Tooth Abrasion and Tooth Erosion

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What Is Tooth Abrasion and Tooth Erosion?

Abrasion and erosion are two types of damage that can wear away the tooth’s outer covering, the enamel. Sometimes they also affect deeper parts of the tooth.
  • Abrasion is the loss of tooth structure due to mechanical forces from a foreign element. It is caused by something rubbing or scraping against the teeth. Brushing too hard is a common cause of abrasion. Toothpicks can cause abrasion. So can partial dentures or retainers that you can remove.
  • Acid Erosion also known as dental erosion is the irreversible loss of tooth structure due to chemical dissolution of acids that are not of bacterial origin. It is generally a chronic disease of children between the ages of 5 and 17 Usually the acids are in citrus fruits and other foods. Stomach acids can also cause erosion if they come up into the throat and mouth. This problem is called acid reflux. People with an eating disorder can get tooth erosion because of repeated vomiting. Even the chlorine and other chemicals in a swimming pool can cause erosion over time in the tooth.
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Symptoms

Toothbrush abrasion causes V-shaped mark in the lower part of the teeth, near the gumline. It appears as a shiny surface rather than a curious one. The most common symptoms for tooth abrasion is an increase in dental sensitivity due to the major loss of enamel. Tooth erosion looks different from abrasion. Erosion leaves a smooth, scooped out area on the tooth surface. The problem may be worse if the dentin under the enamel is exposed. Dentin protects the innermost part of the tooth, the pulp, which contains nerves and blood vessels.

Diagnosis

Our dentist will examine your teeth to see if you have tooth abrasion or erosion. Sometimes they are diagnosed after the teeth become sensitive due to temperature or sweet foods.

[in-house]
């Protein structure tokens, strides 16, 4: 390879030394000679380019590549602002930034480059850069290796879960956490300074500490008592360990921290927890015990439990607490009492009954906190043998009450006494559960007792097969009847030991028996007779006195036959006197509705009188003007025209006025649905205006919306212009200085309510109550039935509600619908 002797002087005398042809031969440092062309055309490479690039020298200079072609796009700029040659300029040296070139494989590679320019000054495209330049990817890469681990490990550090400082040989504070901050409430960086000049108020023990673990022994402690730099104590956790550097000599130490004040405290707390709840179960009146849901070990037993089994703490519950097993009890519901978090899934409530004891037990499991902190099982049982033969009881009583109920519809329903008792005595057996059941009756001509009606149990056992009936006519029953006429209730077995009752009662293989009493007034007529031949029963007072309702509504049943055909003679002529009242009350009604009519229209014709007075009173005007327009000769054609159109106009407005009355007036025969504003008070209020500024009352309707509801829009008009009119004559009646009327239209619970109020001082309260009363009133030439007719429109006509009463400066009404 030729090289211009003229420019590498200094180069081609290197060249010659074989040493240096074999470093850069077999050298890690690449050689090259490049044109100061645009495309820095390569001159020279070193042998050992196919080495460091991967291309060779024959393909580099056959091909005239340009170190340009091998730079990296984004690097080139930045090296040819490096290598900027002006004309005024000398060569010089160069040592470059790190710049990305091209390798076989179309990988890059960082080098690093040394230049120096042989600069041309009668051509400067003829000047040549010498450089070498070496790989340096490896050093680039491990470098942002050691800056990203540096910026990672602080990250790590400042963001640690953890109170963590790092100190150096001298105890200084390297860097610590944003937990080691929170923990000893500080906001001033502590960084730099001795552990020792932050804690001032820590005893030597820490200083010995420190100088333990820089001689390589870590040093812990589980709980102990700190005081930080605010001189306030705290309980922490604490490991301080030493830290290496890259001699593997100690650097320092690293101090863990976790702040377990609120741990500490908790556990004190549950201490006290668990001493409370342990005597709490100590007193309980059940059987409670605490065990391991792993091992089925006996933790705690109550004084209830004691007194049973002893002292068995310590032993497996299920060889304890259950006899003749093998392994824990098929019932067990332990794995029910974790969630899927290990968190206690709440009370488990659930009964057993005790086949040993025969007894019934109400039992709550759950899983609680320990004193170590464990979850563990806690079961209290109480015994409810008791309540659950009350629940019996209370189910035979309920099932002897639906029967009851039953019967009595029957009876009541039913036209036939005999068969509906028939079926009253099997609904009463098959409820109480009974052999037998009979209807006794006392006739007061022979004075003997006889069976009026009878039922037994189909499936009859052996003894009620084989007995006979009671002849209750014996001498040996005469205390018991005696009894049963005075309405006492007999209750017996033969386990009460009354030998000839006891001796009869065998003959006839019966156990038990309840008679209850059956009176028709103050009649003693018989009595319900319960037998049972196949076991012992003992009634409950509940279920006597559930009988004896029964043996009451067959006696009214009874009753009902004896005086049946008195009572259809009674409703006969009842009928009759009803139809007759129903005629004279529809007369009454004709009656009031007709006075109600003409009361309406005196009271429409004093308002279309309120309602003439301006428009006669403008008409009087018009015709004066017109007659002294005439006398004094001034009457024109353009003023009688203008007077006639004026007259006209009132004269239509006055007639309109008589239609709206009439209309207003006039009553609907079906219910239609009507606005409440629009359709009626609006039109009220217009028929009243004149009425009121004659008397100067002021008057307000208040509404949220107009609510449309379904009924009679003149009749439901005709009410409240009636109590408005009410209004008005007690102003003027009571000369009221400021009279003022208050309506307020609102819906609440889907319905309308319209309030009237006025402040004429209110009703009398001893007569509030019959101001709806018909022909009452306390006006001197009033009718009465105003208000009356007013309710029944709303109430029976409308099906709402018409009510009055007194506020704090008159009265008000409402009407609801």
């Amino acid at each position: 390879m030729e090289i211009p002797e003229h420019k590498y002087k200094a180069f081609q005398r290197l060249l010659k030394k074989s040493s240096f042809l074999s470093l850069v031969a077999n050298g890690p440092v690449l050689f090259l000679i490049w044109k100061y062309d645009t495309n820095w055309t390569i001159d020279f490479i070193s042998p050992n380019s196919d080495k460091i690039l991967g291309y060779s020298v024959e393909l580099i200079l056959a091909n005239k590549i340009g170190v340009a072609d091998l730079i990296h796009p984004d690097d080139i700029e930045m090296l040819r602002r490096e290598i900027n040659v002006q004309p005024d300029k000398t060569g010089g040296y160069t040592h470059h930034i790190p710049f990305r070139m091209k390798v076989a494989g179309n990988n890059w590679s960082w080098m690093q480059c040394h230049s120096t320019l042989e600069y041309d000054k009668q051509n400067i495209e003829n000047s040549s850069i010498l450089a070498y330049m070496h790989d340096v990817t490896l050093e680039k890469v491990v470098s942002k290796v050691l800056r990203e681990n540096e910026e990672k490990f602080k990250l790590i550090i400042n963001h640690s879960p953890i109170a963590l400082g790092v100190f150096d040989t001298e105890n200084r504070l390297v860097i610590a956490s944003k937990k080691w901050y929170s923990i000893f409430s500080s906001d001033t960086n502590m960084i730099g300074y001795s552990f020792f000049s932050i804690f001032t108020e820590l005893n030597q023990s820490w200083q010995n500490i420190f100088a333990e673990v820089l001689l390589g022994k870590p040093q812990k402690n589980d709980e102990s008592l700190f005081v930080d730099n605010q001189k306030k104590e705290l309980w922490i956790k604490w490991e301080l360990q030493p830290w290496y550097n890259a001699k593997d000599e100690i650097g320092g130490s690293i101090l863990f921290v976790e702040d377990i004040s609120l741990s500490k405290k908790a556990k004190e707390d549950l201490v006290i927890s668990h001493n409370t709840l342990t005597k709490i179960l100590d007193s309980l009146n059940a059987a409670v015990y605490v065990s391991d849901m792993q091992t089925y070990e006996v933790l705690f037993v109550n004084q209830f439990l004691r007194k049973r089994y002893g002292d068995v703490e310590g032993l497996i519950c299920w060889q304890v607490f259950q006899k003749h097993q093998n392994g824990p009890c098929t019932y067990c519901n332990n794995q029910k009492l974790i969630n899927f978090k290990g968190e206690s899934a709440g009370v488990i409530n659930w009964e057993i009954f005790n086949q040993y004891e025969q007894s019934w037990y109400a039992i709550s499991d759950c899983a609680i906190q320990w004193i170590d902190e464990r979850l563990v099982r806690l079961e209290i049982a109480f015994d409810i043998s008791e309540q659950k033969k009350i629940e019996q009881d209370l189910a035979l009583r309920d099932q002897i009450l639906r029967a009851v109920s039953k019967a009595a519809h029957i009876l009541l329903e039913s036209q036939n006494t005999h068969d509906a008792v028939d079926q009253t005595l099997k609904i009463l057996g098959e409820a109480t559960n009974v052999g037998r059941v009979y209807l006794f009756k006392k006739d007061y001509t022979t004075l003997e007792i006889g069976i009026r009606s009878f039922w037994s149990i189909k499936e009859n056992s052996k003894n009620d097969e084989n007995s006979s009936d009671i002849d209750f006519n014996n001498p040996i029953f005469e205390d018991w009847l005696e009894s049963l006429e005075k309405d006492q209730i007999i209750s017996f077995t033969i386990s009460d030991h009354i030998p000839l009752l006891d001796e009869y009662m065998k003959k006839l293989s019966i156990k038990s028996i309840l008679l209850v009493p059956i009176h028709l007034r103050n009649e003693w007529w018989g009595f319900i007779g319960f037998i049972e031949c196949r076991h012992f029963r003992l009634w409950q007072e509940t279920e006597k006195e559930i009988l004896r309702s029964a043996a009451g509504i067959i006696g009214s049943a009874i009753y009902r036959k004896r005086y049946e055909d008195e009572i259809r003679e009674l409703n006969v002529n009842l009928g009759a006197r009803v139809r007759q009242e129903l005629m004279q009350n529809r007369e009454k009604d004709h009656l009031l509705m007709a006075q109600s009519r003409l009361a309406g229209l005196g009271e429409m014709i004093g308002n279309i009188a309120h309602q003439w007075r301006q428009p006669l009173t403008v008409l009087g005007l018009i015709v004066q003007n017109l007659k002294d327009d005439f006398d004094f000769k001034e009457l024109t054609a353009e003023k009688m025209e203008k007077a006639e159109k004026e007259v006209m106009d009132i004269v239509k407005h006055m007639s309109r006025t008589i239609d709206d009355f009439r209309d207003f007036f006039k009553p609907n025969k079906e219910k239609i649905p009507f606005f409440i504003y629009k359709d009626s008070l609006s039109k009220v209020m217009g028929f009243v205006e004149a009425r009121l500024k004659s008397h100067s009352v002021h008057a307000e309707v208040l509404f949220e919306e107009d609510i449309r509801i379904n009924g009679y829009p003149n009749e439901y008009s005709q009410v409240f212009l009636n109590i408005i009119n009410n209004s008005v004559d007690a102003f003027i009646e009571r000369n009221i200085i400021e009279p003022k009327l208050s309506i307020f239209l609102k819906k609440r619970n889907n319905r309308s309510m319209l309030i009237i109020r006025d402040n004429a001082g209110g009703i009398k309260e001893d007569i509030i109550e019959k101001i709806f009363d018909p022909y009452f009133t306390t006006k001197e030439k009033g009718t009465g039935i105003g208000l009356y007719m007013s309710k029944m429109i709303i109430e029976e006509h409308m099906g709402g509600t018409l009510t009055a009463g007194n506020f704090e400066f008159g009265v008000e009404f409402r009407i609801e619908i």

Prevention

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To help prevent tooth abrasion and erosion:
  • Avoid having acidic food and drinks
  • Do not press the tooth brush very hard while brushing your teeth. Try using a soft bristled toothbrush.
  • Use dental floss and toothpicks properly.
  • If you don’t know the proper techniques, visit Sabka dentist, the doctors will teach you the right brushing techniques.

Treatment

Treatment for erosion and abrasion depends on how bad the damage is. If you have a large defect, you’ll likely want to have the tooth fixed. If there is little damage, and your tooth is not sensitive, you may not need treatment. For sensitive teeth, your dentist may recommend a fluoride gel or rinse to use at home. If you need your teeth fixed, your dentist will use a tooth-colored material to replace the area that has worn away. Two types of materials are used:
  • Composites (resin fillings)
  • Glass ionomers
  • Your dentist or dental hygienist may also apply a fluoride varnish to the teeth.
In case of severe damage, that is when the notch reaches the pulp, a root canal treatment is advised. In cases of erosion, one must correct the underlying disease, modify the pH of the food and beverages or change lifestyle. Use of soft-bristled toothpaste and avoiding brushing immediately after consuming acidic drinks also helps prevent erosion. One must only drink these drinks with a straw. The use of neutralizing agents such as antacid tablets in case of reflux and dentin bonding agents applied to areas of exposed dentin also gives some relief.

When To Call a Professional

Tooth Abrasion and Tooth Erosion
If you notice any notches or scooped-out areas on your teeth, talk to your dentist. Also call if your teeth feel sensitive. The sooner the problem is found, the sooner the damage can be halted.

Prognosis

The prognosis is excellent if the problem is caught early, and the cause is eliminated. If the process is allowed to continue, it can damage the center of the tooth, the pulp. The more damage is done, the more work will be needed to correct the problem.

Expert's Opinion

    • Dr. Reena Waghela Dental Director of Sabka dentist says “Tooth erosion is progressive loss of substance by chemical or acid dissolution.”
    • Dr. Priyanka Shingore Dental Director of Sabka dentist says “Usual causes of tooth erosion includes frequent use of carbonated drinks, acidic fruit drinks, soda, etc.”
    • Dr. Rupali Gujar Dental Director of Sabka dentist says “Abrasion is progressive loss of hard tooth substance caused by mechanical actions other than mastication or tooth-to-tooth contacts. Faulty toothbrushing, contact with foreign substances(opening bottle top with teeth), etc. are responsible.”
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